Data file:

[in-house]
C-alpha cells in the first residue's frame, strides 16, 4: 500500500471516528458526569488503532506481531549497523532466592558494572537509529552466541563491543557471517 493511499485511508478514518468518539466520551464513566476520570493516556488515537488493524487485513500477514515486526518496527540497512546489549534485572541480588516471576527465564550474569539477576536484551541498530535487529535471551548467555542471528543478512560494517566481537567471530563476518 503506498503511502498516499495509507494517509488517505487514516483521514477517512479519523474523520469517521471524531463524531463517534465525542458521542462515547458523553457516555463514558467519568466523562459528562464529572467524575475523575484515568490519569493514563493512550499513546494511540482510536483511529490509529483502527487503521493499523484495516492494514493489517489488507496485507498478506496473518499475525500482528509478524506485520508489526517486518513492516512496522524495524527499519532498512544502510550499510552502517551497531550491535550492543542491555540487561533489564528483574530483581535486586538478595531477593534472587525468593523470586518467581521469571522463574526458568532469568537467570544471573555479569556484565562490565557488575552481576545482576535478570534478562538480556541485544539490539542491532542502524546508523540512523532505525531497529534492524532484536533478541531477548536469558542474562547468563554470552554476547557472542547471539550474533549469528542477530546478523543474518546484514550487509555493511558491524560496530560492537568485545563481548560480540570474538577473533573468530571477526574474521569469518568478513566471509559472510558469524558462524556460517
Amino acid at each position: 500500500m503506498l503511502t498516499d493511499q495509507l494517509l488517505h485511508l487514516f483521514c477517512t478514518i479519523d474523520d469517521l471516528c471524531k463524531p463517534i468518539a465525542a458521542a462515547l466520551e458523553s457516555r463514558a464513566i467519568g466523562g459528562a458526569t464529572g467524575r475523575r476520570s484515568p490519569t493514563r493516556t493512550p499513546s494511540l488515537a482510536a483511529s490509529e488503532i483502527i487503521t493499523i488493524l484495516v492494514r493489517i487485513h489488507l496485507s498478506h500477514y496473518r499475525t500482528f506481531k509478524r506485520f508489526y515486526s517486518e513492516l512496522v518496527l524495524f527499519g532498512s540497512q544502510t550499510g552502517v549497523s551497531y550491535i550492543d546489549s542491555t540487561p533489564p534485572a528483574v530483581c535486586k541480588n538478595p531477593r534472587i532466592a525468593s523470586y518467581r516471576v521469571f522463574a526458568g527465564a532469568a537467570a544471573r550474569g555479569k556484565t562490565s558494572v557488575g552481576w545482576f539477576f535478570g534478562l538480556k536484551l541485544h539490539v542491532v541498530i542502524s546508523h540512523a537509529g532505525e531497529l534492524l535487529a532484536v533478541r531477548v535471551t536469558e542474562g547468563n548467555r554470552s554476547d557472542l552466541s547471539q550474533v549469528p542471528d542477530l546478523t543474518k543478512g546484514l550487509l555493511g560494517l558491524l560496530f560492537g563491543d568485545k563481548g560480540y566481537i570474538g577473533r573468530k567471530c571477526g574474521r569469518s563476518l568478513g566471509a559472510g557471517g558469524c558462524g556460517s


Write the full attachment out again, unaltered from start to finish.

[in-house]
C-alpha cells in the first residue's frame, strides 16, 4: 500500500471516528458526569488503532506481531549497523532466592558494572537509529552466541563491543557471517 493511499485511508478514518468518539466520551464513566476520570493516556488515537488493524487485513500477514515486526518496527540497512546489549534485572541480588516471576527465564550474569539477576536484551541498530535487529535471551548467555542471528543478512560494517566481537567471530563476518 503506498503511502498516499495509507494517509488517505487514516483521514477517512479519523474523520469517521471524531463524531463517534465525542458521542462515547458523553457516555463514558467519568466523562459528562464529572467524575475523575484515568490519569493514563493512550499513546494511540482510536483511529490509529483502527487503521493499523484495516492494514493489517489488507496485507498478506496473518499475525500482528509478524506485520508489526517486518513492516512496522524495524527499519532498512544502510550499510552502517551497531550491535550492543542491555540487561533489564528483574530483581535486586538478595531477593534472587525468593523470586518467581521469571522463574526458568532469568537467570544471573555479569556484565562490565557488575552481576545482576535478570534478562538480556541485544539490539542491532542502524546508523540512523532505525531497529534492524532484536533478541531477548536469558542474562547468563554470552554476547557472542547471539550474533549469528542477530546478523543474518546484514550487509555493511558491524560496530560492537568485545563481548560480540570474538577473533573468530571477526574474521569469518568478513566471509559472510558469524558462524556460517
Amino acid at each position: 500500500m503506498l503511502t498516499d493511499q495509507l494517509l488517505h485511508l487514516f483521514c477517512t478514518i479519523d474523520d469517521l471516528c471524531k463524531p463517534i468518539a465525542a458521542a462515547l466520551e458523553s457516555r463514558a464513566i467519568g466523562g459528562a458526569t464529572g467524575r475523575r476520570s484515568p490519569t493514563r493516556t493512550p499513546s494511540l488515537a482510536a483511529s490509529e488503532i483502527i487503521t493499523i488493524l484495516v492494514r493489517i487485513h489488507l496485507s498478506h500477514y496473518r499475525t500482528f506481531k509478524r506485520f508489526y515486526s517486518e513492516l512496522v518496527l524495524f527499519g532498512s540497512q544502510t550499510g552502517v549497523s551497531y550491535i550492543d546489549s542491555t540487561p533489564p534485572a528483574v530483581c535486586k541480588n538478595p531477593r534472587i532466592a525468593s523470586y518467581r516471576v521469571f522463574a526458568g527465564a532469568a537467570a544471573r550474569g555479569k556484565t562490565s558494572v557488575g552481576w545482576f539477576f535478570g534478562l538480556k536484551l541485544h539490539v542491532v541498530i542502524s546508523h540512523a537509529g532505525e531497529l534492524l535487529a532484536v533478541r531477548v535471551t536469558e542474562g547468563n548467555r554470552s554476547d557472542l552466541s547471539q550474533v549469528p542471528d542477530l546478523t543474518k543478512g546484514l550487509l555493511g560494517l558491524l560496530f560492537g563491543d568485545k563481548g560480540y566481537i570474538g577473533r573468530k567471530c571477526g574474521r569469518s563476518l568478513g566471509a559472510g557471517g558469524c558462524g556460517s